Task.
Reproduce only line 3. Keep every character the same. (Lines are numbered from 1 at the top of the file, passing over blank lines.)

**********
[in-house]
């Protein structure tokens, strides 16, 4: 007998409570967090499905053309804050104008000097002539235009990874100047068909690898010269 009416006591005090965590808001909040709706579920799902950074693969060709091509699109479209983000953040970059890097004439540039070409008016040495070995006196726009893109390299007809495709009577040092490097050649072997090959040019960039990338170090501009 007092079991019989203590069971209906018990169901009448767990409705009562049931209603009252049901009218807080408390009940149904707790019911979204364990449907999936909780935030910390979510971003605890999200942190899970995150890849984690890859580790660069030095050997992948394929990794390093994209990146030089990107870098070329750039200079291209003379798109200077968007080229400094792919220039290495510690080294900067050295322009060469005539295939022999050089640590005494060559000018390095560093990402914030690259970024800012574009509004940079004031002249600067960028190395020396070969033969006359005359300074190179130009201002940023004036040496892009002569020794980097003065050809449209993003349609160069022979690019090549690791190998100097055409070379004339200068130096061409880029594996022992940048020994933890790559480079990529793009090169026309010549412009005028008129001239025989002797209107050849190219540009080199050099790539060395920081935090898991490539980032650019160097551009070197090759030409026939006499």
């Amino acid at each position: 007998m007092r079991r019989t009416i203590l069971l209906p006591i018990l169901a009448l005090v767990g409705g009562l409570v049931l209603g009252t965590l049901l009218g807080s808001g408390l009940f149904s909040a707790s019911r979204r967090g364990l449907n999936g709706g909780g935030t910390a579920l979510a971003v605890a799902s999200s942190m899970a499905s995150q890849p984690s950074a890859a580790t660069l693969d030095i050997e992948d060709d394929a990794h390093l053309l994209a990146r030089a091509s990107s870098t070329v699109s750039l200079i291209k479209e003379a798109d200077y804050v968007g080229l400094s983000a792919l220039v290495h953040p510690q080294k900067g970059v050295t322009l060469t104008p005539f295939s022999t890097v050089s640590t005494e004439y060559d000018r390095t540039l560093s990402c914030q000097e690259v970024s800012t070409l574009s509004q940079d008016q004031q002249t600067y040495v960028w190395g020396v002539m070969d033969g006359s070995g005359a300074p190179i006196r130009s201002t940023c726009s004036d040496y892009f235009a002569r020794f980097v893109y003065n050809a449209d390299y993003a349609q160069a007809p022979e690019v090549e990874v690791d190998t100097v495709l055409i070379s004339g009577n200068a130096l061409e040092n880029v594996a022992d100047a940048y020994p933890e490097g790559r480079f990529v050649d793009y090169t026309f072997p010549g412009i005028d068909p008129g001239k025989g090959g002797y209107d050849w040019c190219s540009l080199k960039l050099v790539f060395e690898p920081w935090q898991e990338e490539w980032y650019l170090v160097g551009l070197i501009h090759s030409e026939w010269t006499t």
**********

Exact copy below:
């Amino acid at each position: 007998m007092r079991r019989t009416i203590l069971l209906p006591i018990l169901a009448l005090v767990g409705g009562l409570v049931l209603g009252t965590l049901l009218g807080s808001g408390l009940f149904s909040a707790s019911r979204r967090g364990l449907n999936g709706g909780g935030t910390a579920l979510a971003v605890a799902s999200s942190m899970a499905s995150q890849p984690s950074a890859a580790t660069l693969d030095i050997e992948d060709d394929a990794h390093l053309l994209a990146r030089a091509s990107s870098t070329v699109s750039l200079i291209k479209e003379a798109d200077y804050v968007g080229l400094s983000a792919l220039v290495h953040p510690q080294k900067g970059v050295t322009l060469t104008p005539f295939s022999t890097v050089s640590t005494e004439y060559d000018r390095t540039l560093s990402c914030q000097e690259v970024s800012t070409l574009s509004q940079d008016q004031q002249t600067y040495v960028w190395g020396v002539m070969d033969g006359s070995g005359a300074p190179i006196r130009s201002t940023c726009s004036d040496y892009f235009a002569r020794f980097v893109y003065n050809a449209d390299y993003a349609q160069a007809p022979e690019v090549e990874v690791d190998t100097v495709l055409i070379s004339g009577n200068a130096l061409e040092n880029v594996a022992d100047a940048y020994p933890e490097g790559r480079f990529v050649d793009y090169t026309f072997p010549g412009i005028d068909p008129g001239k025989g090959g002797y209107d050849w040019c190219s540009l080199k960039l050099v790539f060395e690898p920081w935090q898991e990338e490539w980032y650019l170090v160097g551009l070197i501009h090759s030409e026939w010269t006499t």